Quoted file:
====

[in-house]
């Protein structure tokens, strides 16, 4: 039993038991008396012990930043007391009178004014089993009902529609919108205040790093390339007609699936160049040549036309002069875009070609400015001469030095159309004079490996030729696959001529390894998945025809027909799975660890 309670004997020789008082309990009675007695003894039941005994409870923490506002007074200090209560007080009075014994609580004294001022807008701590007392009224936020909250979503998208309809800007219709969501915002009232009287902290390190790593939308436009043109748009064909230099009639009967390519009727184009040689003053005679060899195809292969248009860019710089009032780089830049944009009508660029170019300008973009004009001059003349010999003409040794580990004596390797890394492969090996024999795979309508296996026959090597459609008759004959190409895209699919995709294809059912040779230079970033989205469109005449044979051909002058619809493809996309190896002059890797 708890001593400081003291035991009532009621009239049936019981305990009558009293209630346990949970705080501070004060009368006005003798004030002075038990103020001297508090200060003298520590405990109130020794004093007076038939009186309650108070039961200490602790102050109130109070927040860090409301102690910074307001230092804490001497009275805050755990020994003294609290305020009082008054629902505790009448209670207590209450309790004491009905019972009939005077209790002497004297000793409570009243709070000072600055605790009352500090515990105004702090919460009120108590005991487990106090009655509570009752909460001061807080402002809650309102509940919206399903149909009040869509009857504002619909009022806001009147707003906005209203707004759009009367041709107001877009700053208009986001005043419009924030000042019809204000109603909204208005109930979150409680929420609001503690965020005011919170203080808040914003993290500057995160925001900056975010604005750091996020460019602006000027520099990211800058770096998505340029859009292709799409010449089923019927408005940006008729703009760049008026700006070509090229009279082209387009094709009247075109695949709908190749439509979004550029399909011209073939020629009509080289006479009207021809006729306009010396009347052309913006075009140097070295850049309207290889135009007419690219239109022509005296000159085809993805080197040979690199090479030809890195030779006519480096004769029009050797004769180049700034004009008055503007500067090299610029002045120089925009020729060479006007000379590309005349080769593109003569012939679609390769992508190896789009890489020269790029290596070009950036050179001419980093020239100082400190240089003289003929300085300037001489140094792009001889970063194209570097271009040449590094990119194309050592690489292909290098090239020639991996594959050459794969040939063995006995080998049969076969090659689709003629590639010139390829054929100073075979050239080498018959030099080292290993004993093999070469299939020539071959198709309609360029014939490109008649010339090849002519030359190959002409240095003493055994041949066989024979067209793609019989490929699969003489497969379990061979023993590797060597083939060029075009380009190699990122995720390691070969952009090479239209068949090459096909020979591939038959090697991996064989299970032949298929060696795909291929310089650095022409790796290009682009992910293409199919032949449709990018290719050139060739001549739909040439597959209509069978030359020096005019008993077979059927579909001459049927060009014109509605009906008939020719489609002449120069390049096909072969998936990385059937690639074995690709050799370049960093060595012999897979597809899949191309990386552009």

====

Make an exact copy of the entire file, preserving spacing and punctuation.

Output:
[in-house]
């Protein structure tokens, strides 16, 4: 039993038991008396012990930043007391009178004014089993009902529609919108205040790093390339007609699936160049040549036309002069875009070609400015001469030095159309004079490996030729696959001529390894998945025809027909799975660890 309670004997020789008082309990009675007695003894039941005994409870923490506002007074200090209560007080009075014994609580004294001022807008701590007392009224936020909250979503998208309809800007219709969501915002009232009287902290390190790593939308436009043109748009064909230099009639009967390519009727184009040689003053005679060899195809292969248009860019710089009032780089830049944009009508660029170019300008973009004009001059003349010999003409040794580990004596390797890394492969090996024999795979309508296996026959090597459609008759004959190409895209699919995709294809059912040779230079970033989205469109005449044979051909002058619809493809996309190896002059890797 708890001593400081003291035991009532009621009239049936019981305990009558009293209630346990949970705080501070004060009368006005003798004030002075038990103020001297508090200060003298520590405990109130020794004093007076038939009186309650108070039961200490602790102050109130109070927040860090409301102690910074307001230092804490001497009275805050755990020994003294609290305020009082008054629902505790009448209670207590209450309790004491009905019972009939005077209790002497004297000793409570009243709070000072600055605790009352500090515990105004702090919460009120108590005991487990106090009655509570009752909460001061807080402002809650309102509940919206399903149909009040869509009857504002619909009022806001009147707003906005209203707004759009009367041709107001877009700053208009986001005043419009924030000042019809204000109603909204208005109930979150409680929420609001503690965020005011919170203080808040914003993290500057995160925001900056975010604005750091996020460019602006000027520099990211800058770096998505340029859009292709799409010449089923019927408005940006008729703009760049008026700006070509090229009279082209387009094709009247075109695949709908190749439509979004550029399909011209073939020629009509080289006479009207021809006729306009010396009347052309913006075009140097070295850049309207290889135009007419690219239109022509005296000159085809993805080197040979690199090479030809890195030779006519480096004769029009050797004769180049700034004009008055503007500067090299610029002045120089925009020729060479006007000379590309005349080769593109003569012939679609390769992508190896789009890489020269790029290596070009950036050179001419980093020239100082400190240089003289003929300085300037001489140094792009001889970063194209570097271009040449590094990119194309050592690489292909290098090239020639991996594959050459794969040939063995006995080998049969076969090659689709003629590639010139390829054929100073075979050239080498018959030099080292290993004993093999070469299939020539071959198709309609360029014939490109008649010339090849002519030359190959002409240095003493055994041949066989024979067209793609019989490929699969003489497969379990061979023993590797060597083939060029075009380009190699990122995720390691070969952009090479239209068949090459096909020979591939038959090697991996064989299970032949298929060696795909291929310089650095022409790796290009682009992910293409199919032949449709990018290719050139060739001549739909040439597959209509069978030359020096005019008993077979059927579909001459049927060009014109509605009906008939020719489609002449120069390049096909072969998936990385059937690639074995690709050799370049960093060595012999897979597809899949191309990386552009």